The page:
Bloomfield Walkway bonfire a 'risk to life and not wanted' says PUP's Kyle
A leading PUP councillor described a controversial bonfire in east Belfast as "a real risk to life".
However, the Department of Infrastructure (DfI) - which has been urged to act - maintains a "collective approach" is still needed to prevent damage to homes.
On Monday Belfast council was preparing to file an injunction against the Stormont department over the Bloomfield Walkway bonfire- in a bid to reduce its height.
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PUP councillor John Kyle, said the bonfire was in a "completely inappropriate location" and was "a real risk to life and property", adding the bonfire was strongly opposed by the community.
The size of the Bloomfield Walkway bonfire is completely inappropriate for the location. It presents a real risk to life & property, breaches Fire Service guidelines, is strongly opposed by the local community& undermines the excellent work being done by other bonfire groups. pic.twitter.com/YK7jBWdTSF— john kyle (@cllrjohnkyle) July 10, 2018
A DfI spokesperson said: “The bonfire at the Bloomfield Walkway is on departmental land and was erected without authority.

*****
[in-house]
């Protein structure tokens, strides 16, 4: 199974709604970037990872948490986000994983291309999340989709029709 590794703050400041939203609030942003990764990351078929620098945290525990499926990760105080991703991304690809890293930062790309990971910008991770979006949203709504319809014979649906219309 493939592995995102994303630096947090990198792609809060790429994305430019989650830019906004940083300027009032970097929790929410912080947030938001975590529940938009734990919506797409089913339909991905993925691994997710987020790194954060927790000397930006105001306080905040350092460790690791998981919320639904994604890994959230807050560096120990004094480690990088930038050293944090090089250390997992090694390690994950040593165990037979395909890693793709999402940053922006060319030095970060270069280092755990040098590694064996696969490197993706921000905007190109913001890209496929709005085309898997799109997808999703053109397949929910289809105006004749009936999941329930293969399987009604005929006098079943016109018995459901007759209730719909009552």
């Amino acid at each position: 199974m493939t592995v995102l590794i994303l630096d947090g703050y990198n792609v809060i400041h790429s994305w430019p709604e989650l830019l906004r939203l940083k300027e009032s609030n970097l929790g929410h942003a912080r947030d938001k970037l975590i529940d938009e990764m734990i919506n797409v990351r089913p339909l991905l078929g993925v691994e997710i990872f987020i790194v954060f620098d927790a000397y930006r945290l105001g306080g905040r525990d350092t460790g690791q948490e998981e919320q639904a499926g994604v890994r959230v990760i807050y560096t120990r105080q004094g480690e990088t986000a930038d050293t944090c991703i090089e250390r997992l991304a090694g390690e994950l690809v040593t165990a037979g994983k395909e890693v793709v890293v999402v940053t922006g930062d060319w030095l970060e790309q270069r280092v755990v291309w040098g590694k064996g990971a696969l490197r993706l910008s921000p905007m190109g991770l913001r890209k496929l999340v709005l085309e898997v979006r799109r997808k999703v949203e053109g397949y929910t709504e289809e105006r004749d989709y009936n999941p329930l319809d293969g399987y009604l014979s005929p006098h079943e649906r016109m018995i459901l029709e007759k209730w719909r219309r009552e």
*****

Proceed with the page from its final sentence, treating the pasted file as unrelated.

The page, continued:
"The department has acknowledged its responsibilities as a landowner from the outset and we have continued to work closely with all partners, including the council, to manage the public safety risks.
"There is a continued need for a collective approach, to achieve the best possible outcome, in difficult circumstances.”
When asked if the department had any plans to remove bonfire material from the site, the spokesman said they had "nothing further to say at this stage."
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On Monday councillors met with DfI permanent secretary Peter May for two impromptu meetings about the scale of the bonfire.
The site where the bonfire is situated is primarily owned by the DFI. However, the council does have infrastructure nearby, including a play park, and it owns land on the site's northern boundary.
The Belfast Telegraph understands Mr May and DfI officials were of the view that the bonfire is "manageable".
On Monday evening, Jamie Bryson, speaking on behalf of the East Belfast Community Initiative EBCI, said the council was driving an "aggressive agenda" which was raising tensions within the community ahead of the Eleventh night celebrations.
EBCI said this year's pyre has been moved further along the walkway to the "safest available space" and that around half the material had been removed on June 30 due to community concerns.
Belfast Telegraph Digital